Moscow court decision in death trial stirs up racial tensions

Investigative Committee insists Caucasian wrestler Rasul Mirzaev (pictured) committed premeditated crime. Source: ITAR-TASS

Investigative Committee insists Caucasian wrestler Rasul Mirzaev (pictured) committed premeditated crime. Source: ITAR-TASS

After 15 months in jail, world mixed martial arts champion from Dagestan charged with manslaughter of ethnic Russian is released by court decision which has outraged nationalists.

A Moscow court recently gave its verdict in one of the most high-profile cases of the last few years. Russian combat-sambo champion Rasul Mirzaev, 26, received a sentence of two years in prison for the negligent homicide of 19-year-old student Ivan Agafonov.

Mirzaev had spent 15 months in jail prior to the verdict and was released immediately in the court building after sentencing, since one day in detention counts as two in prison.

In a country where 19 percent of the population supports the slogan “Russia for Russians!,” and 40 percent believe that this slogan “should be brought to life, albeit within reason,”* the death of Agafonov (an ethnic Russian) at the hands of Mirzaev (a Dagestani national), has caused a nationalist hysteria.

On Dec. 1, a nationalist rally in St. Petersburg demanding a revision of the court sentence for Mirzaev brought together relatively few people and involved no incidents, Interfax reports. Witnesses of the rally, which had been permitted by the authorities, estimated that the turnout had been around 40.

The rally’s organizers included the St. Petersburg Civil Committee and the Russian March Organizing Committee.

Initially, the sole purpose of the rally, as stated in the organizers' application for official permission, was to protest the stricter rules on the possession of weapons. However, organizers decided to put the Mirzaev case at the top of their agenda.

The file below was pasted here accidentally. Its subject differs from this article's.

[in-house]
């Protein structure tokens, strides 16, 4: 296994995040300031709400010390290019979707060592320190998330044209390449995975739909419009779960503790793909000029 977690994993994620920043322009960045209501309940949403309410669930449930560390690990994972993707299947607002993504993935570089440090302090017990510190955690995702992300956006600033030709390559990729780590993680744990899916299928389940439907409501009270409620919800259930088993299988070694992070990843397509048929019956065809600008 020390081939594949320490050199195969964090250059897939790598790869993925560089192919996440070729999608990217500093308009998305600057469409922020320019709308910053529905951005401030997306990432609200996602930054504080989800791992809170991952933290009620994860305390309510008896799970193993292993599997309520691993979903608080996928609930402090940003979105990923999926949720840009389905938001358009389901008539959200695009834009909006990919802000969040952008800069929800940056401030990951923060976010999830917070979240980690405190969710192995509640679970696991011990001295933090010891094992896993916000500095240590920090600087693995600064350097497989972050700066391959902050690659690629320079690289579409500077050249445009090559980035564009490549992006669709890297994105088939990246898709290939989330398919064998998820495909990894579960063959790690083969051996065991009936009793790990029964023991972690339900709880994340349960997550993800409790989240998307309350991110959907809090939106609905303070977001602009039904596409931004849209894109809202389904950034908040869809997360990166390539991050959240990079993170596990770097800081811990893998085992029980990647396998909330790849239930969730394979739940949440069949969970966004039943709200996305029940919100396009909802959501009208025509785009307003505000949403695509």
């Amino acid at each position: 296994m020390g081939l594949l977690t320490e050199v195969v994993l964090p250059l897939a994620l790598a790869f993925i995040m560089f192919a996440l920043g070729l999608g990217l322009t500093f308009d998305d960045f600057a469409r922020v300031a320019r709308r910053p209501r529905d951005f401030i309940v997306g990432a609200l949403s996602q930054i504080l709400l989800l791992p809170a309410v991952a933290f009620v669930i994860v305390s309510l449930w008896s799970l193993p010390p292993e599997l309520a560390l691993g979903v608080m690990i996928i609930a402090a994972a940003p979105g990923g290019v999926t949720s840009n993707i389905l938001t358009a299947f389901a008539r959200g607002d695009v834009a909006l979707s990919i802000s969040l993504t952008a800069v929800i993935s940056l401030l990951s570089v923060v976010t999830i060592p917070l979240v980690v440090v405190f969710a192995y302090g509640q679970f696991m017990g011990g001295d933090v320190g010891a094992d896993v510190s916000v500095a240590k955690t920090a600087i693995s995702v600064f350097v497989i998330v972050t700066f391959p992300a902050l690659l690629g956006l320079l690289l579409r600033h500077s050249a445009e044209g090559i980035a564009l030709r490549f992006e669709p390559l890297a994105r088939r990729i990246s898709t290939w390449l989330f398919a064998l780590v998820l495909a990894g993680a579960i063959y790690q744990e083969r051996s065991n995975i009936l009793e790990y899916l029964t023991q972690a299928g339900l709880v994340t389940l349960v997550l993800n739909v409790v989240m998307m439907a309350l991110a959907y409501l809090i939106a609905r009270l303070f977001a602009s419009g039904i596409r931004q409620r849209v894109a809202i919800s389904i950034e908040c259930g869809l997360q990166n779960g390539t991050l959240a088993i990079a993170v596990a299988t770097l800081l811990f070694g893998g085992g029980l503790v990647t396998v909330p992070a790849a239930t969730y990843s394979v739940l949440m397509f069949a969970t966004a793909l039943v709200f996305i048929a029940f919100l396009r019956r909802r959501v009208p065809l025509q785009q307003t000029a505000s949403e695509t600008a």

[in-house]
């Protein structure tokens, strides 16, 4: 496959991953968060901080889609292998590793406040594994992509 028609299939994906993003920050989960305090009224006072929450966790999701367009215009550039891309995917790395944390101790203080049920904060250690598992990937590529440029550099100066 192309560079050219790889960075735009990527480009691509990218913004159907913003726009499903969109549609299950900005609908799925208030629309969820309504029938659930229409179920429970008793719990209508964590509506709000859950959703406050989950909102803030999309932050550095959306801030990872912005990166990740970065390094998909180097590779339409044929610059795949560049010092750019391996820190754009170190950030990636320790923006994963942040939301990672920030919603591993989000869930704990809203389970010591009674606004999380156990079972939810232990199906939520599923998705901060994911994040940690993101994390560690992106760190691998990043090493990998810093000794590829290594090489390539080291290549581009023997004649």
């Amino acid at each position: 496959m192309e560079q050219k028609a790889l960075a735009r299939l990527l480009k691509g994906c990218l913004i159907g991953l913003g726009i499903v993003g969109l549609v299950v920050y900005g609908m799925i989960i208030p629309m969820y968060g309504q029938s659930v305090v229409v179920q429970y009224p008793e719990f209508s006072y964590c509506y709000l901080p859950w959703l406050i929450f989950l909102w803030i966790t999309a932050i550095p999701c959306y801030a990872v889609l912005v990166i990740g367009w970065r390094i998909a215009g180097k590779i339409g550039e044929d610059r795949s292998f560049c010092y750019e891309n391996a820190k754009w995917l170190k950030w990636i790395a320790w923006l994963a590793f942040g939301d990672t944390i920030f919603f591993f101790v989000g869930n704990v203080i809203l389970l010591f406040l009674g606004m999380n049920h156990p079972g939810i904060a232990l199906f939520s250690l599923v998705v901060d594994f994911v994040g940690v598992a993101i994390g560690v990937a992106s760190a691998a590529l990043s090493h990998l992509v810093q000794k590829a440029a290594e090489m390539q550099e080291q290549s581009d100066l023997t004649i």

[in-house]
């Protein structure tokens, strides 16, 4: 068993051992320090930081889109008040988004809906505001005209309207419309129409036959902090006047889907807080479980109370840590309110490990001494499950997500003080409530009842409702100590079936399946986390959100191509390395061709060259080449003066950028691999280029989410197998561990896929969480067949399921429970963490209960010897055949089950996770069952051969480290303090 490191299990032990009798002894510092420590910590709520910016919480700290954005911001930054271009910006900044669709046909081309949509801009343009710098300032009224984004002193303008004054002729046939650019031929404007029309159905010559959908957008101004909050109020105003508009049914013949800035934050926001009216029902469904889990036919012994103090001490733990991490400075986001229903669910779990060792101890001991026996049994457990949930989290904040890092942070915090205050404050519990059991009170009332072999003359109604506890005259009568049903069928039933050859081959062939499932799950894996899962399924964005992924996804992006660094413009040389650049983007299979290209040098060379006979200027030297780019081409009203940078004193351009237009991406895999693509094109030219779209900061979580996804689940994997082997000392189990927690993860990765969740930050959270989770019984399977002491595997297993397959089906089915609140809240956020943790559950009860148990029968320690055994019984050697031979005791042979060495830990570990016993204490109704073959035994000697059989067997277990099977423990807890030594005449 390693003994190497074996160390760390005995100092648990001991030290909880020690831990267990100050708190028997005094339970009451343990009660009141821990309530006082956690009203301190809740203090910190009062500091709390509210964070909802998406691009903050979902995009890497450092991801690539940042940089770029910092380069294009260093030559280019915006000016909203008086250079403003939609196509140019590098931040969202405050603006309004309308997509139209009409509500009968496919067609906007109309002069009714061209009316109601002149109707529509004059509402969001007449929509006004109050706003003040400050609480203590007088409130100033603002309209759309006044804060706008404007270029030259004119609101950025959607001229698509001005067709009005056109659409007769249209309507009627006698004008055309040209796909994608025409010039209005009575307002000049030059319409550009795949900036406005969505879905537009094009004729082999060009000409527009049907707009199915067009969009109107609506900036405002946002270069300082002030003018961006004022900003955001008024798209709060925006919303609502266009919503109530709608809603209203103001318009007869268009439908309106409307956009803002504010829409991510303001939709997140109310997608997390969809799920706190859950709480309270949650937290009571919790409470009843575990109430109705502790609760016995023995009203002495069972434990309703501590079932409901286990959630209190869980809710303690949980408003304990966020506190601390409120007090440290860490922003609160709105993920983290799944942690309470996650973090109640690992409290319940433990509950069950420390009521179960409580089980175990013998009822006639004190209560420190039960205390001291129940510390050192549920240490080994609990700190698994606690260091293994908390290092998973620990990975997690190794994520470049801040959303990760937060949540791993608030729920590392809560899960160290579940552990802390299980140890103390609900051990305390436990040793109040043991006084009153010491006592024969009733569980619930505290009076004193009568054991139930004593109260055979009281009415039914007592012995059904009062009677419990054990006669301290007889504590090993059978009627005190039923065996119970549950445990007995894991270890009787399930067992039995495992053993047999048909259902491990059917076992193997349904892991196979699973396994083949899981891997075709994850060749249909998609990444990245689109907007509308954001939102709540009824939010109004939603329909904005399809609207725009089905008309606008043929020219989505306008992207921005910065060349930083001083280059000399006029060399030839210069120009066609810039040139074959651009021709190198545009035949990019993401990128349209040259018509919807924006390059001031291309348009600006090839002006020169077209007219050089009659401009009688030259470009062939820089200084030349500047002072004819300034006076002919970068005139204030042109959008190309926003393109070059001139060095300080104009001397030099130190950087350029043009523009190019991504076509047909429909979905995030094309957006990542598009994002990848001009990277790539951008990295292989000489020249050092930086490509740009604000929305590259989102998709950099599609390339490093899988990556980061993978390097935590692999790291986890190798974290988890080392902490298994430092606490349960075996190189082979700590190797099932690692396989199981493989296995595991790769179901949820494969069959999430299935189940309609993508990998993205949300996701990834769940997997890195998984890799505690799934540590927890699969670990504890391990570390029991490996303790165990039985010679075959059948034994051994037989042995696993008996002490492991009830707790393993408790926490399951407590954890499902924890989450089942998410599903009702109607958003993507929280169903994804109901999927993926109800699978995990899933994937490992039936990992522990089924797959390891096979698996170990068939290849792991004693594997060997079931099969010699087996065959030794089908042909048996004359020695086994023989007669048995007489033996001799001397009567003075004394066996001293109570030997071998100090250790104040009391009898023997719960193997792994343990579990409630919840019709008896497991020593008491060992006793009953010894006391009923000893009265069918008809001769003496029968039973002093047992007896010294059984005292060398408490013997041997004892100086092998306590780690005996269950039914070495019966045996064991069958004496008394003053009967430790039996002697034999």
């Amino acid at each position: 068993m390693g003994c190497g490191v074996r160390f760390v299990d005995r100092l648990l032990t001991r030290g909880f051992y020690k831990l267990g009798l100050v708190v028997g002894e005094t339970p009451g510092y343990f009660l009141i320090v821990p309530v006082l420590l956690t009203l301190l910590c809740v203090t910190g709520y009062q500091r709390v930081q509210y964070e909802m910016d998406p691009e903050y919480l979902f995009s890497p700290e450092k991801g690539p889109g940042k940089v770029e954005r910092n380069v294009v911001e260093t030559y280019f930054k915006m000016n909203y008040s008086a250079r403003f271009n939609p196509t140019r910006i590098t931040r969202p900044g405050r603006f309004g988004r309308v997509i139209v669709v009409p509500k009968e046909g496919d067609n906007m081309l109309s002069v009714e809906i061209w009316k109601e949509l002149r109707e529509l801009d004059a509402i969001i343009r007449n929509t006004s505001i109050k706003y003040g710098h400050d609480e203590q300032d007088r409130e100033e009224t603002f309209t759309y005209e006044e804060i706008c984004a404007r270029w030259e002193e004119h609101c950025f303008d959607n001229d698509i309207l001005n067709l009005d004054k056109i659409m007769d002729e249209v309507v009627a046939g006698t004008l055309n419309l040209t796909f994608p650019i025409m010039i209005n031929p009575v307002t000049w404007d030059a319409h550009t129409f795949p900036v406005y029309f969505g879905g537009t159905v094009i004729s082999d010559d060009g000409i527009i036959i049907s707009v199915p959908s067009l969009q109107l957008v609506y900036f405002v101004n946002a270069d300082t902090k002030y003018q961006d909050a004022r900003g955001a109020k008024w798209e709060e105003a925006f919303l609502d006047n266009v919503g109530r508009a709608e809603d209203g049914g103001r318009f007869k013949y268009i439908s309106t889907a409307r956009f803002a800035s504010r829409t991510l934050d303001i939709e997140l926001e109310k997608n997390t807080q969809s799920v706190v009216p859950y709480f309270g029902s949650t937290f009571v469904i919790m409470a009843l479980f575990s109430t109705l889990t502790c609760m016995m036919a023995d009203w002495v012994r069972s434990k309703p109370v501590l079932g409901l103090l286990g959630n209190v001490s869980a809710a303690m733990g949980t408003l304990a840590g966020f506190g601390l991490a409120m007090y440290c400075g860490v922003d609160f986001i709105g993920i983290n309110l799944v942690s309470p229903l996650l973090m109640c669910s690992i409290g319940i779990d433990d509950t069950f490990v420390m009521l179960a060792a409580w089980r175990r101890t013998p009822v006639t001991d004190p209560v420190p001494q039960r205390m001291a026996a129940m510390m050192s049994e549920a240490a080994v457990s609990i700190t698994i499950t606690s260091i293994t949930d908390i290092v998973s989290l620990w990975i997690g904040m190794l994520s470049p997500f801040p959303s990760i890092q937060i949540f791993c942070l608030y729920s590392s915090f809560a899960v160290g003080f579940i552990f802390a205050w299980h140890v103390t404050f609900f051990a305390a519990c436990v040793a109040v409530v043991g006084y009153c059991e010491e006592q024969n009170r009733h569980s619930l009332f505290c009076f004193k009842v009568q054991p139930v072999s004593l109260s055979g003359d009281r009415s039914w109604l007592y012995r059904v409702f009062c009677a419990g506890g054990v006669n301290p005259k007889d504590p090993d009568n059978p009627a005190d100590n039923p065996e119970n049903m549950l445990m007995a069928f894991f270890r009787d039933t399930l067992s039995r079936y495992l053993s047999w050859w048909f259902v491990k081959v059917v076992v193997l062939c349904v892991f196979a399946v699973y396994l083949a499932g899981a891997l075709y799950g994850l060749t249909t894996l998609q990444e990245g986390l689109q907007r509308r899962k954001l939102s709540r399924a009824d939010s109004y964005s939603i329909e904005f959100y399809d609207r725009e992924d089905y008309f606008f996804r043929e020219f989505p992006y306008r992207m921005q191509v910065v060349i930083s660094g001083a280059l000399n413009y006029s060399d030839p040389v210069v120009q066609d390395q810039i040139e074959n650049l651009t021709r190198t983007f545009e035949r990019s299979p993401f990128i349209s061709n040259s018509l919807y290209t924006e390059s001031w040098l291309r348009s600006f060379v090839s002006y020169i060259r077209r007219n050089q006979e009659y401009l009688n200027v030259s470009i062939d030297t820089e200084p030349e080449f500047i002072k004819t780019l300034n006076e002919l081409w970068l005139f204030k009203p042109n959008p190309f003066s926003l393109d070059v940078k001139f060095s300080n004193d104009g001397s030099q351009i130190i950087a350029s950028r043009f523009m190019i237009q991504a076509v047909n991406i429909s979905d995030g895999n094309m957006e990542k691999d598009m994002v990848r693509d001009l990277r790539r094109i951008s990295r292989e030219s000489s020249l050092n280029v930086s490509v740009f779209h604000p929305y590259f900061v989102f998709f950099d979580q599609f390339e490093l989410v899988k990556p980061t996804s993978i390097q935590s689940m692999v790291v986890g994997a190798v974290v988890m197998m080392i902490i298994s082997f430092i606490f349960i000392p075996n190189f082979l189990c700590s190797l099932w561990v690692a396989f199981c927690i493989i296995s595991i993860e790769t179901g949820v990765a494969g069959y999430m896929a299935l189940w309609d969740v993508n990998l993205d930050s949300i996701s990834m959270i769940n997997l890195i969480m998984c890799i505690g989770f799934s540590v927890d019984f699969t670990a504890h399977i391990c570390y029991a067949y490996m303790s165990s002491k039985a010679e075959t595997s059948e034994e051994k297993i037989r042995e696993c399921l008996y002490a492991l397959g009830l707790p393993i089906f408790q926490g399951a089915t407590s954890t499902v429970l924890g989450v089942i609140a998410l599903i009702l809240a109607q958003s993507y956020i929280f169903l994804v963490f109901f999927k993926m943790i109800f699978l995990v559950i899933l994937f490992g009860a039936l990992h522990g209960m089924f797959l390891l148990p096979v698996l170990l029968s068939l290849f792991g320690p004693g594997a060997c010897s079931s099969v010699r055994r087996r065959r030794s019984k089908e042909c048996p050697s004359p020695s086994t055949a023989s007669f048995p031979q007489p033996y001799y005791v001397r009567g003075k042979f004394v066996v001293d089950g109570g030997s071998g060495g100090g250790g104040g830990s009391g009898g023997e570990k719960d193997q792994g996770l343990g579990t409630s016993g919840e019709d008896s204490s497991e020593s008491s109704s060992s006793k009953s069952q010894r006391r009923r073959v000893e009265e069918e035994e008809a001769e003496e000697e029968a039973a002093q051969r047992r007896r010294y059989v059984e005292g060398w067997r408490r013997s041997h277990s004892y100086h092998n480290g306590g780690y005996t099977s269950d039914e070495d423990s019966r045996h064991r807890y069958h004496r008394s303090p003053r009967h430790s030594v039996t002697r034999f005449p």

Organizers also decided not to drop the weapons issue, in order to avoid accusations of illegal departure from the stated agenda. During the rally, an official warned those present that the organizers would face legal action if the stated agenda was not followed.

Interfax has not been able to obtain information on whether legal proceedings were launched against any of the rally participants.

“Moscow’s Zamoskvoretsky Court has proved yet again that the life of a Russian in the Russian Federation is worth nothing,” the nationalist movement Russkie said on its website.

As Kommersant reports, the sentence was passed as the crowd outside chanted “Shame!” and “You won’t get away with the death of a Russian on Russian soil!” According to an Interfax source in law enforcement, “Mirzaev was taken from the court building in a guarded police van and was delivered to his brother and lawyer.”

The incident between Mirzaev and Agafonov took place outside of a Moscow nightclub in August 2011.

Friends of Mirzaev and Agafonov, who were present during the disagreement, gave different testimonies of the events. The only genuine fact the investigation managed to establish was that the spat between Mirzaev and Agafonov was caused by Mirzaev’s girlfriend.

Mirzaev punched Agafonov, causing him to fall and hit his head on the pavement. Agafonov lost consciousness and was taken to the hospital, where he fell into a coma and later died without regaining consciousness.